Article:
This school did not much employ itself in the development of its principles as applied to physical inquiries: but we are not without examples of such speculations. Plutarch's Treatise IIspi Foũ II purou Yux poū, “ On the First Cold,” may be cited as one. It is in reality a discussion of a question which has been agitated in modern times also;

- whether cold be a positive quality or a mere privation. “Is there, O Favorinus," he begins, “a First Power and Essence of the Cold, as Fire is of the Hot; by a certain presence and participation of which all other things are cold : or is rather coldness a privation of heat, as darkness is of light, and rest of motion ?”

3. Technical Forms of the Pythagoreans.—The Numbers of the Pythagoreans, when propounded as the explanation of physical phenomena, as they were, are still more obscure than the Ideas of the Platonists. There were, indeed, considerable resemblances in the way in which these two kinds of notions were spoken of. Plato called his Ideas unities, monads; and as, according to him, Ideas, so, according to the Pythagoreans, Numbers, were the causes of things being what they are. But there was this difference, that things shared the nature of the Platonic Ideas“ by participation," while they shared the nature of Pythagorean Numbers" by imitation.” Moreover, the Pythagoreans followed their notion out into much greater development than any other school, investing particular numbers with extraordinary attributes, and applying them by very strange and forced analogies. Thus the number Four, to which they gave the name of Tetractys, was held to be the most perfect number, and was conceived to correspond to the human soul, in some way which appears to be very imperfectly understood by the commentators of this philosophy.

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* Arist. Metaph. i. 6.

severe.

It has been observed by a distinguished modern scholar,99 that the place which Pythagoras ascribed to his numbers is intelligible only by supposing that he confounded, first a numerical unit with a geometrical point, and then this with a material atom. But this criticism appears to place systems of physical philosophy under requisitions too

If all the essential properties and attributes of things were fully represented by the relations of number, the philosophy which supplied such an explanation of the universe, might well be excused from explaining also that existence of objects which is distinct from the existence of all their qualities and properties. The Pythagorean love of numerical speculations might have been combined with the doctrine of atoms, and the combination might have led to results well worth notice. But so far as we are aware, no such combination was attempted in the ancient schools of philosophy; and perhaps we of the present day are only just beginning to perceive, through the disclosures of chemistry and crystallography, the importance of such a line of inquiry.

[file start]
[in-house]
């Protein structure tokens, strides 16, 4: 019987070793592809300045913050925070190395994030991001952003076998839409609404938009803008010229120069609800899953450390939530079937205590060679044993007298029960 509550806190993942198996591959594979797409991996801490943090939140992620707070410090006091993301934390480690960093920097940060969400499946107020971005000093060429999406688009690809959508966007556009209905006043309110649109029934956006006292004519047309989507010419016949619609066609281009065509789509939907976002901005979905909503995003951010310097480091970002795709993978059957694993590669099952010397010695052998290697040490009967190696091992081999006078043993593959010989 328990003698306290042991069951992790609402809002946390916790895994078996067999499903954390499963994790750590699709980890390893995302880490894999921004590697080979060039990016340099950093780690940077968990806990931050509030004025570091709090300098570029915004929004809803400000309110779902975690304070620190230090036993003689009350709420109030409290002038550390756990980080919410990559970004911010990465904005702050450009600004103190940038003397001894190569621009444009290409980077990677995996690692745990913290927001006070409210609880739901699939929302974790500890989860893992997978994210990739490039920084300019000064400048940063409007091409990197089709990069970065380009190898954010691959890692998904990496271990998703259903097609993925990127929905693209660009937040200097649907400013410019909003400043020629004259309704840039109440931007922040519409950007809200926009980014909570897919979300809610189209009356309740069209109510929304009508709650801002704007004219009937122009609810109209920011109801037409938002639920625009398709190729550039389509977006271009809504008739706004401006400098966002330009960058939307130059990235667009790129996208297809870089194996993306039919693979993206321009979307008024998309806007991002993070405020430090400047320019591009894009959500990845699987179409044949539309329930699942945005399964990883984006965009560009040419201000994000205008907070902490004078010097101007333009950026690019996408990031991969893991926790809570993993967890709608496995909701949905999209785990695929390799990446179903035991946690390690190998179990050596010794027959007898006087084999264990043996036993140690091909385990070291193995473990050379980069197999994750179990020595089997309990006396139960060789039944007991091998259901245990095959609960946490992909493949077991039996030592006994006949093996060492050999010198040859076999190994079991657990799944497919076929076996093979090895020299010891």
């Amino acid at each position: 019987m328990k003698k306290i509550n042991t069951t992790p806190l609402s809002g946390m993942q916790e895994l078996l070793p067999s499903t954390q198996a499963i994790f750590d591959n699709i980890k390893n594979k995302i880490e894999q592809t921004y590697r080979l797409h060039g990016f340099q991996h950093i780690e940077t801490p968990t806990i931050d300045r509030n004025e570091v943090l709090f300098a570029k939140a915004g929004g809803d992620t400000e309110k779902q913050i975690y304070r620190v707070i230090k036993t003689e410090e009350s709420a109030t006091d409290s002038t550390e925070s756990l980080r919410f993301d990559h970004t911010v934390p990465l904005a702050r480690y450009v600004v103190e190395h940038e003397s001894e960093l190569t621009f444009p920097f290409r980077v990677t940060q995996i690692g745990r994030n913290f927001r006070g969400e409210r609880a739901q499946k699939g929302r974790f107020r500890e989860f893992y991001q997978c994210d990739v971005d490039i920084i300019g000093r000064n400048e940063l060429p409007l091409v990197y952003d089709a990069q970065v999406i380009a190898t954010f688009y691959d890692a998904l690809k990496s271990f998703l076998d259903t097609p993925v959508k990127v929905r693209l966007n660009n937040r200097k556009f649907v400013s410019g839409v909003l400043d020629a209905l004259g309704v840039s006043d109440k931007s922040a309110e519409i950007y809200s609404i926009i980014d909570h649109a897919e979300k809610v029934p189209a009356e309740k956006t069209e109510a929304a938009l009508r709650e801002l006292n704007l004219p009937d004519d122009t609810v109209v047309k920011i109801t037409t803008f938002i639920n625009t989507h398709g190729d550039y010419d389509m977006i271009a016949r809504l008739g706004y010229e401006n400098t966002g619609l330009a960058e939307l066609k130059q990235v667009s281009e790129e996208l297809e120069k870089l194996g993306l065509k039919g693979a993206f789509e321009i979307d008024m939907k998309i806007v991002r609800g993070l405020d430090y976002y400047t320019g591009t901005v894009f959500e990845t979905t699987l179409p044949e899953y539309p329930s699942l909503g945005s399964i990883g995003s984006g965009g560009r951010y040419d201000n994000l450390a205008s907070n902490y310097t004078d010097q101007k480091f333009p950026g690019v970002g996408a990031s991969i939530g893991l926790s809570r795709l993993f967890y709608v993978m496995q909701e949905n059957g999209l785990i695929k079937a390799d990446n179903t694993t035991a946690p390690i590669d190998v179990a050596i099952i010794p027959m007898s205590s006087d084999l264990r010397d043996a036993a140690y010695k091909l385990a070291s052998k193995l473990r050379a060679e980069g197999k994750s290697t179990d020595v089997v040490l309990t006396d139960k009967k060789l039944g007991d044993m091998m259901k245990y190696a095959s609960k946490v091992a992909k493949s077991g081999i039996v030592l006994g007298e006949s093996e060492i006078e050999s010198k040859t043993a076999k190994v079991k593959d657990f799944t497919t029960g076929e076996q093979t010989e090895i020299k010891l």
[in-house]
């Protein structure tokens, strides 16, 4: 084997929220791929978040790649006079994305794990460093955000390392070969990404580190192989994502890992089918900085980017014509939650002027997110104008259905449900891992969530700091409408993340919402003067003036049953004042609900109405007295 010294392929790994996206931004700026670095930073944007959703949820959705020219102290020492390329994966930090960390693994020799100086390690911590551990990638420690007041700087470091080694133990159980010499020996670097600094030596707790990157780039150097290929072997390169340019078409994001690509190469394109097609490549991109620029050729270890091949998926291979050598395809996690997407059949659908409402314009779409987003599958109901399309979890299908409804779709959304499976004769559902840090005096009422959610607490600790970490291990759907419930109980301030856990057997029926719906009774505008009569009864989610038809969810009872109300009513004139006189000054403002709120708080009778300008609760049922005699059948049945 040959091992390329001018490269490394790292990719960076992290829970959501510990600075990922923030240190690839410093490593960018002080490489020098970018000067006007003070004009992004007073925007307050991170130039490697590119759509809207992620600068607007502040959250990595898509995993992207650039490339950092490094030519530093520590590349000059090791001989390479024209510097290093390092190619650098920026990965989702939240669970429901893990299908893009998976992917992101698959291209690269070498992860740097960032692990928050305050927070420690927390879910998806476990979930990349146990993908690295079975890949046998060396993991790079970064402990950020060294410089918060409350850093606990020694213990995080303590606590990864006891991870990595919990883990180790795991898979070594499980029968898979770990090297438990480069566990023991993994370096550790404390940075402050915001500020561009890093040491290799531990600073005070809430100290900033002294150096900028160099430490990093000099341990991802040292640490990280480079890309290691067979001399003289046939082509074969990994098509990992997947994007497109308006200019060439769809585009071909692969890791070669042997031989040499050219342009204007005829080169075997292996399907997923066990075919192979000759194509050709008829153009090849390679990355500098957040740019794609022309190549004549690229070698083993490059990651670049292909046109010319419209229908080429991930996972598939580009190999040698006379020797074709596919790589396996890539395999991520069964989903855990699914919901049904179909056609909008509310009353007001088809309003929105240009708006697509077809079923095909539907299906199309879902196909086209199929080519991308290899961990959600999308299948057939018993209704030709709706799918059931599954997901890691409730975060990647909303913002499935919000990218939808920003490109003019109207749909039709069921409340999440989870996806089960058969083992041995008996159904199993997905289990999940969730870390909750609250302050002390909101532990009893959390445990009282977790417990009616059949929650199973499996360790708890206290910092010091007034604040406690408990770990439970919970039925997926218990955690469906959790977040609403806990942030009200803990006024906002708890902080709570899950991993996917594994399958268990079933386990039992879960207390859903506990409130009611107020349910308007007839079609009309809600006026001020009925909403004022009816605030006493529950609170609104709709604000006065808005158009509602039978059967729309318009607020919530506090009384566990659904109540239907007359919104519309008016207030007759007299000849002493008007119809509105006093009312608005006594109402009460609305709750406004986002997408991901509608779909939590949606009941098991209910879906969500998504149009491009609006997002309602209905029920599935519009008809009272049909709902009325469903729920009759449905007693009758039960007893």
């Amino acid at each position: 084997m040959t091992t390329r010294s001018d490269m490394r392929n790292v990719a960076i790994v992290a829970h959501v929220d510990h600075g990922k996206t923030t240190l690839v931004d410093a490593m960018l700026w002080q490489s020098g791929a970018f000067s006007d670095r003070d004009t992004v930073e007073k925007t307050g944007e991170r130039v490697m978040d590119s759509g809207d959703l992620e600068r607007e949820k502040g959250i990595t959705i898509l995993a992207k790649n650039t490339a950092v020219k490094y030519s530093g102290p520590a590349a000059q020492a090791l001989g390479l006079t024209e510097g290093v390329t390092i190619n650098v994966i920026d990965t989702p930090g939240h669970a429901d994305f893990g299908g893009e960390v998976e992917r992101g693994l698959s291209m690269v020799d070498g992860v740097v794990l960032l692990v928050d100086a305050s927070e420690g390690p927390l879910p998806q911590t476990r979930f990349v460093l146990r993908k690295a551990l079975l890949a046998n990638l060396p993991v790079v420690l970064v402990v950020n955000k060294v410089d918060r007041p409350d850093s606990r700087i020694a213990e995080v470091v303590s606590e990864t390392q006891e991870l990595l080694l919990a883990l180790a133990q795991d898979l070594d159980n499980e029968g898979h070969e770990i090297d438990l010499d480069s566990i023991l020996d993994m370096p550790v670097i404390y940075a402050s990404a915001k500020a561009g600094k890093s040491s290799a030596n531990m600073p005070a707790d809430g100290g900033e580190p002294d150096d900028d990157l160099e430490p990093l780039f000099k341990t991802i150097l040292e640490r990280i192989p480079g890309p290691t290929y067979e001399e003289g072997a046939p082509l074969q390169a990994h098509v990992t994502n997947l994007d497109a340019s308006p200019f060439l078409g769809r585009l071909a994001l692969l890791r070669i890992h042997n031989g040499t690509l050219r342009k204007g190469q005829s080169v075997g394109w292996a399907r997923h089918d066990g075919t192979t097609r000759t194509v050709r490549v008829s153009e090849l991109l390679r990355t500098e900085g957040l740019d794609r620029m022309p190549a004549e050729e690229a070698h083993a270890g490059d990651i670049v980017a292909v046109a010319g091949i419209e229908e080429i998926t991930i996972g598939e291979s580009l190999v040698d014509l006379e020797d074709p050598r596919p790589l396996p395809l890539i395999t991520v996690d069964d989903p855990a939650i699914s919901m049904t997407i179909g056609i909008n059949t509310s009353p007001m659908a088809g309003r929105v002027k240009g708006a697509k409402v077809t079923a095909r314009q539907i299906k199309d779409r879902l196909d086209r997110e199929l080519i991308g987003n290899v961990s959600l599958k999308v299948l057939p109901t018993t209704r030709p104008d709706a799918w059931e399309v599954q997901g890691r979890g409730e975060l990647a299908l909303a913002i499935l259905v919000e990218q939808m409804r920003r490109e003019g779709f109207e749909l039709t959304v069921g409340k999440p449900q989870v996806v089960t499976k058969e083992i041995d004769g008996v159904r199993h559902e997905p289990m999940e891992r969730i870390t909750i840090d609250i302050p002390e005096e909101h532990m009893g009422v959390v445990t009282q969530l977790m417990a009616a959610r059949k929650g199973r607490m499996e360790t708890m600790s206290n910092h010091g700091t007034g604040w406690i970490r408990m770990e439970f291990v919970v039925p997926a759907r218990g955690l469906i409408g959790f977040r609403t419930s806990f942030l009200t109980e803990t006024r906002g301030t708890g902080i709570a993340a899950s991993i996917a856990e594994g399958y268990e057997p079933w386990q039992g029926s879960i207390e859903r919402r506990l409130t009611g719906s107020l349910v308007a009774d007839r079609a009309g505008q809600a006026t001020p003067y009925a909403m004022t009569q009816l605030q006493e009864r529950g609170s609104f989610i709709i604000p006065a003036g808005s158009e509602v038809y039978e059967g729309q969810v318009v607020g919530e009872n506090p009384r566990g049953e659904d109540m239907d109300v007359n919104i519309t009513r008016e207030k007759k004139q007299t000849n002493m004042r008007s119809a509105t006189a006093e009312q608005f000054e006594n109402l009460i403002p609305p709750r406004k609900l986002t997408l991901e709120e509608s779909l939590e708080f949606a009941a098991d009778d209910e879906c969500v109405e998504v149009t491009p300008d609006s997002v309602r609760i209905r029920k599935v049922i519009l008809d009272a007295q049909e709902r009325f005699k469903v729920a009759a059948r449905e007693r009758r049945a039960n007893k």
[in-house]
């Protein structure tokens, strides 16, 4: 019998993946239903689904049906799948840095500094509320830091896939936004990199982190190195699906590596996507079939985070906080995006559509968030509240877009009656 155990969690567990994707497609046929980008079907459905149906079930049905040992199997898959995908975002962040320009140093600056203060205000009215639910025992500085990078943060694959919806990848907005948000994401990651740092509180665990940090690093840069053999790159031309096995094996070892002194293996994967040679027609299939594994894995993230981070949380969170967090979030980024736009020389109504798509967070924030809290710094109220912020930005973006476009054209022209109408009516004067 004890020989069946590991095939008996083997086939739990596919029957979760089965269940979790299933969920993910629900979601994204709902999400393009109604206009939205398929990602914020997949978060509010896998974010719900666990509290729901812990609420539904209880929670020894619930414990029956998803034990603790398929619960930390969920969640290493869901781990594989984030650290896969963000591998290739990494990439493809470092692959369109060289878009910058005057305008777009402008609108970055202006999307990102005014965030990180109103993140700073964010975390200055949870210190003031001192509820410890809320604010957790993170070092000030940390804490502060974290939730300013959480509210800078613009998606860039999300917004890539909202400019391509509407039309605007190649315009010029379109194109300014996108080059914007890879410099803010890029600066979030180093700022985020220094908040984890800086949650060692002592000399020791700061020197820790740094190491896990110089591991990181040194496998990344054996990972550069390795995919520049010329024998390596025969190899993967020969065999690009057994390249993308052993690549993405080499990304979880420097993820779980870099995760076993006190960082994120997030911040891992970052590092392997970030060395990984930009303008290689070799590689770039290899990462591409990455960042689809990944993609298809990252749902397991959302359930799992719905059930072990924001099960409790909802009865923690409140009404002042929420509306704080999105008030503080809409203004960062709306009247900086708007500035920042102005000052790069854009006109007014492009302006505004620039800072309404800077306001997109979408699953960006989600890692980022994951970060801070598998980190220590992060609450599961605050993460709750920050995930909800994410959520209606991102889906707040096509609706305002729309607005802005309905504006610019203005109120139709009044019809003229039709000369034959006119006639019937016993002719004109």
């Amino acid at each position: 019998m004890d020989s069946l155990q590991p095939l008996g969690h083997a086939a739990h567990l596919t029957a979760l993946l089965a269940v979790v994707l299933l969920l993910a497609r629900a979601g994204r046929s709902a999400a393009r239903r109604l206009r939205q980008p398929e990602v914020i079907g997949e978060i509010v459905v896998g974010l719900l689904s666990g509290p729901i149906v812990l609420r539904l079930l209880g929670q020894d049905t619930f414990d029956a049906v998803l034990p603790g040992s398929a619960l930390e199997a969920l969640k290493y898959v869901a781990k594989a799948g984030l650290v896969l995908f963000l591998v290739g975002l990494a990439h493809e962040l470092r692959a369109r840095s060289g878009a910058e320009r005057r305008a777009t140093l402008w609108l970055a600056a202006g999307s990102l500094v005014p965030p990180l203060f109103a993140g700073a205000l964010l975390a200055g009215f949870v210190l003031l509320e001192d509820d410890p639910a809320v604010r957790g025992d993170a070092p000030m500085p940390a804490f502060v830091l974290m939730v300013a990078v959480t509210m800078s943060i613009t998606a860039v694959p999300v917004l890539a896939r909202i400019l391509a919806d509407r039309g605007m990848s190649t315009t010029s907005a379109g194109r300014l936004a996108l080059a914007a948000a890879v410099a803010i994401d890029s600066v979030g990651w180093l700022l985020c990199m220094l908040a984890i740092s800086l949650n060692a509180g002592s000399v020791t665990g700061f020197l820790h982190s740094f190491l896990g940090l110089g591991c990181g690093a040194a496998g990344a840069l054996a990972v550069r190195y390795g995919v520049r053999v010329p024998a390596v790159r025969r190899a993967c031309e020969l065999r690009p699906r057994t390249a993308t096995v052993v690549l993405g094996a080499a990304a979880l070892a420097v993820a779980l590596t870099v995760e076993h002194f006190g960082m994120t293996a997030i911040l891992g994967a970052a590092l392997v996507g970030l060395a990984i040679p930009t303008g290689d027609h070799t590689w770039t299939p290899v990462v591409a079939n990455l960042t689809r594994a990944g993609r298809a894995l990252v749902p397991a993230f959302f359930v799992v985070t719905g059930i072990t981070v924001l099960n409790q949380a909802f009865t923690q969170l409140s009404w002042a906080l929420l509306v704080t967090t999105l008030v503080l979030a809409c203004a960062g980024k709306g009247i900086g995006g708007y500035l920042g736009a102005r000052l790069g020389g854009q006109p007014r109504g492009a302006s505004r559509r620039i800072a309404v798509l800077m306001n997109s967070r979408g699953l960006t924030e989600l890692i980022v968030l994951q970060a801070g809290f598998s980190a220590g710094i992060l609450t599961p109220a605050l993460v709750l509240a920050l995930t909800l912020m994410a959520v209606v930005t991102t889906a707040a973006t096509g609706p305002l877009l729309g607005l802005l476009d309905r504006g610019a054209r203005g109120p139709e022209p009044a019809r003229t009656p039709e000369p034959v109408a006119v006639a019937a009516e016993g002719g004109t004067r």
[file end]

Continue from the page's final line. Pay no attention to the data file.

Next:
4. Technical Forms of the Atomists and Others.—The atomic doctrine, of which we have just spoken, was one of the most definite of the physical doctrines of the ancients, and was applied with most perseverance and knowledge to the explanation of phenomena. Though, therefore, it led to no success of any consequence in ancient times, it served to transmit, through a long series of ages, a habit of really physical inquiry; and, on this account, has been thought worthy of an historical disquisition by Bacon. 30

The technical term, Atom, marks sufficiently the nature of the opinion. According to this theory, the world consists of a collection of simple particles, of one kind of matter, and of indivisible smallness (as the name indicates), and by the various configurations and motions of these particles, all kinds of matter and all material phenomena are produced.

To this, the Atomic Doctrine of Leucippus and Democritus, was opposed the Homoiomeria of Anaxagoras; that is, the opinion that material things consist of particles which are homogeneous in each kind of body, but various in different kinds : thus for example, since by food the flesh and blood and bones of man increase, the author of this doctrine held that there are in food particles of flesh, and blood,

29 Thirlwall's Hist. Gr. ii. 142.

30 Parmenidis et Telesii et præcipue Democriti Philosophia, &c., Works, vol. ix. 317.